October 13th, 2014
Selections from Richard Lehman’s Literature Review: October 13th
CardioExchange is pleased to reprint this selection from Dr. Richard Lehman’s weekly journal review blog at BMJ.com. Selected summaries are relevant to our audience, but we encourage members to engage with the entire blog.
Lancet 11 October 2014 Vol 384
Once-Weekly Dulaglutide vs. Once-Daily Liraglutide in Metformin-Treated Patients with Type 2 Diabetes (pg. 1349): If I were Oscar Wilde, I would stretch my legs and declare, “My dear, if I have to read another of these trials I shall simply die of tedium.” The object of despair is called: “Once-weekly dulaglutide versus once-daily liraglutide in metformin-treated patients with type 2 diabetes (AWARD-6): a randomised, open-label, phase 3, non-inferiority trial.” Spending on type 2 diabetes in the UK is rising disproportionately, driven by incretin mimetic drugs with unknown long term effects. So here is a single blinded trial run by Eli Lilly to test its me-too contender. The language used is rather strange. “An independent external committee adjudicated deaths and non-fatal cardiovascular adverse events in a masked manner, with prespecified event criteria based on the preponderance of the evidence and clinical knowledge and experience.” What does that actually mean? And if that is obscure, look at the conclusion, presented in statistic-wonkese: “Once-weekly dulaglutide is non-inferior to once-daily liraglutide for least-squares mean reduction in HbA1c, with a similar safety and tolerability profile.” Delve deeper those who will: for my part I shall yawn and send for a good cigar, a glass of hock and seltzer, and a green carnation for my buttonhole.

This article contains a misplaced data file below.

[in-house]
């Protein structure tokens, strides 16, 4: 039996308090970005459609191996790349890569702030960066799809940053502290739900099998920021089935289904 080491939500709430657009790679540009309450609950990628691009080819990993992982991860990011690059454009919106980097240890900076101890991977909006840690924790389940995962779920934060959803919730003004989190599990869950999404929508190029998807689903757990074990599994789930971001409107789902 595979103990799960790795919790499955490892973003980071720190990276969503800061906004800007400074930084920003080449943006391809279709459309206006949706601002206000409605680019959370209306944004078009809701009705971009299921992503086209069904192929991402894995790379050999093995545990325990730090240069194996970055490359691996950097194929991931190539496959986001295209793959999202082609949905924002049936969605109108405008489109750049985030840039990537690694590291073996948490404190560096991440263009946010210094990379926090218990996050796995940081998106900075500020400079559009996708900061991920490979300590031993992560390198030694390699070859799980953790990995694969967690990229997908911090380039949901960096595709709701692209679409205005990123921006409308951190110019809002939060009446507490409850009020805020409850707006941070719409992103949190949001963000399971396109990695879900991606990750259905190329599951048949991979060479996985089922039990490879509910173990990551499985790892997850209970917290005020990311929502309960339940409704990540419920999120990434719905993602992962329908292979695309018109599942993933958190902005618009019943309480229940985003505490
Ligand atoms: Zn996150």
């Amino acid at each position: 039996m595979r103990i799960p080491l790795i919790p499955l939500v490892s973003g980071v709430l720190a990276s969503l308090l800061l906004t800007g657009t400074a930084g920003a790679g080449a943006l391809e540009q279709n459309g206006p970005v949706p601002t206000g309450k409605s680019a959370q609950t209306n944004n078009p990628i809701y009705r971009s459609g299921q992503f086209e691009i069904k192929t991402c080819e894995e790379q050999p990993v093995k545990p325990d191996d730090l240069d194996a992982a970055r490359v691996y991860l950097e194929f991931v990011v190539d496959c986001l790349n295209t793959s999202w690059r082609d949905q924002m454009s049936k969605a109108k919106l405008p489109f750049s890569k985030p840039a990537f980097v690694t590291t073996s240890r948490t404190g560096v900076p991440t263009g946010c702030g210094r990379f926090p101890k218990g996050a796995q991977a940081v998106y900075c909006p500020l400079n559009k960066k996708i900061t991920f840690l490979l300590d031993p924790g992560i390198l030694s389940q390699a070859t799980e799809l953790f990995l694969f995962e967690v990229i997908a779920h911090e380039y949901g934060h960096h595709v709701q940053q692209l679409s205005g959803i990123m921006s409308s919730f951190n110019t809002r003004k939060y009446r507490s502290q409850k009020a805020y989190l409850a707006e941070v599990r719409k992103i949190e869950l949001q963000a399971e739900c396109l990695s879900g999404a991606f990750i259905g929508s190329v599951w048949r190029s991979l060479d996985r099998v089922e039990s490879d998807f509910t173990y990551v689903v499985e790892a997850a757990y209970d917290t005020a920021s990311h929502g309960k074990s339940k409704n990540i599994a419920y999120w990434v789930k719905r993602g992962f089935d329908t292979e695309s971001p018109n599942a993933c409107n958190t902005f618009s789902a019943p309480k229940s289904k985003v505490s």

The BMJ 11 October 2014 Vol 349
Variation in Patients’ Perceptions of Elective Percutaneous Coronary Intervention in Stable Coronary Artery Disease: Speaking of informed choice before procedures, how many patients accurately perceive the benefits of elective percutaneous coronary intervention in stable coronary artery disease? I don’t know the answer for British patients, but John Spertus and his team have tried to find out about Americans. The answer, of course, is not very many: 90% thought that the procedure would extend life and 88% thought it would prevent a future heart attack. So much for the public understanding of evidence based medicine versus the vested interests of interventional cardiologists.